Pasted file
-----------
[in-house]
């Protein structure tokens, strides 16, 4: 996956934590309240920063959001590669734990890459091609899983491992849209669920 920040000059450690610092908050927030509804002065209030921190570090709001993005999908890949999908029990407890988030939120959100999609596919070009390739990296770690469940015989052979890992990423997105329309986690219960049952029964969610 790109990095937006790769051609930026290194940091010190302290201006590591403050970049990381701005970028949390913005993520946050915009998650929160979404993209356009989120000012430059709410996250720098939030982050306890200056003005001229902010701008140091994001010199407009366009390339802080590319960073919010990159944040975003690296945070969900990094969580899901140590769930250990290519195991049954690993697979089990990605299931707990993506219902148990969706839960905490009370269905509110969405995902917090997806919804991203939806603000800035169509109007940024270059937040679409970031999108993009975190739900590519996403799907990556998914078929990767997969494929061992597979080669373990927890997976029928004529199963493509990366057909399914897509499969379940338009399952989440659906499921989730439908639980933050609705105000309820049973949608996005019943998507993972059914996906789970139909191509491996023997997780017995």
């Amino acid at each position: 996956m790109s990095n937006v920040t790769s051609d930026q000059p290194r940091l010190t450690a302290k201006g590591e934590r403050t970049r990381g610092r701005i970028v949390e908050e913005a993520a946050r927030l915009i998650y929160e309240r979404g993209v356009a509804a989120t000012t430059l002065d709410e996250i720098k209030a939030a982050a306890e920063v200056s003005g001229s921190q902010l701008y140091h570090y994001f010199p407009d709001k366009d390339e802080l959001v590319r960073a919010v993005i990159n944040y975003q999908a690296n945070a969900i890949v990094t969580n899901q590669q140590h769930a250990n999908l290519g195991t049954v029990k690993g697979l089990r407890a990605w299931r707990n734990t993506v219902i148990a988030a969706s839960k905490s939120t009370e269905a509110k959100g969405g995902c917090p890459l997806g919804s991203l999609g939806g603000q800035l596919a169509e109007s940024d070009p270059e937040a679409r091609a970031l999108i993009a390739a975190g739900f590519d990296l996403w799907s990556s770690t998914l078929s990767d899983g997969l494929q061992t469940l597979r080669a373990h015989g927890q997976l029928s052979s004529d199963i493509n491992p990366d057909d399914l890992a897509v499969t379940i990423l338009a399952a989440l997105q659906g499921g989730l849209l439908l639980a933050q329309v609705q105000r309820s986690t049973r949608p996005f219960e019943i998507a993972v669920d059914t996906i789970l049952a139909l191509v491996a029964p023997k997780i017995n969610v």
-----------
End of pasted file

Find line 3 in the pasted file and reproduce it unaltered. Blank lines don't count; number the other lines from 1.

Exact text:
């Amino acid at each position: 996956m790109s990095n937006v920040t790769s051609d930026q000059p290194r940091l010190t450690a302290k201006g590591e934590r403050t970049r990381g610092r701005i970028v949390e908050e913005a993520a946050r927030l915009i998650y929160e309240r979404g993209v356009a509804a989120t000012t430059l002065d709410e996250i720098k209030a939030a982050a306890e920063v200056s003005g001229s921190q902010l701008y140091h570090y994001f010199p407009d709001k366009d390339e802080l959001v590319r960073a919010v993005i990159n944040y975003q999908a690296n945070a969900i890949v990094t969580n899901q590669q140590h769930a250990n999908l290519g195991t049954v029990k690993g697979l089990r407890a990605w299931r707990n734990t993506v219902i148990a988030a969706s839960k905490s939120t009370e269905a509110k959100g969405g995902c917090p890459l997806g919804s991203l999609g939806g603000q800035l596919a169509e109007s940024d070009p270059e937040a679409r091609a970031l999108i993009a390739a975190g739900f590519d990296l996403w799907s990556s770690t998914l078929s990767d899983g997969l494929q061992t469940l597979r080669a373990h015989g927890q997976l029928s052979s004529d199963i493509n491992p990366d057909d399914l890992a897509v499969t379940i990423l338009a399952a989440l997105q659906g499921g989730l849209l439908l639980a933050q329309v609705q105000r309820s986690t049973r949608p996005f219960e019943i998507a993972v669920d059914t996906i789970l049952a139909l191509v491996a029964p023997k997780i017995n969610v």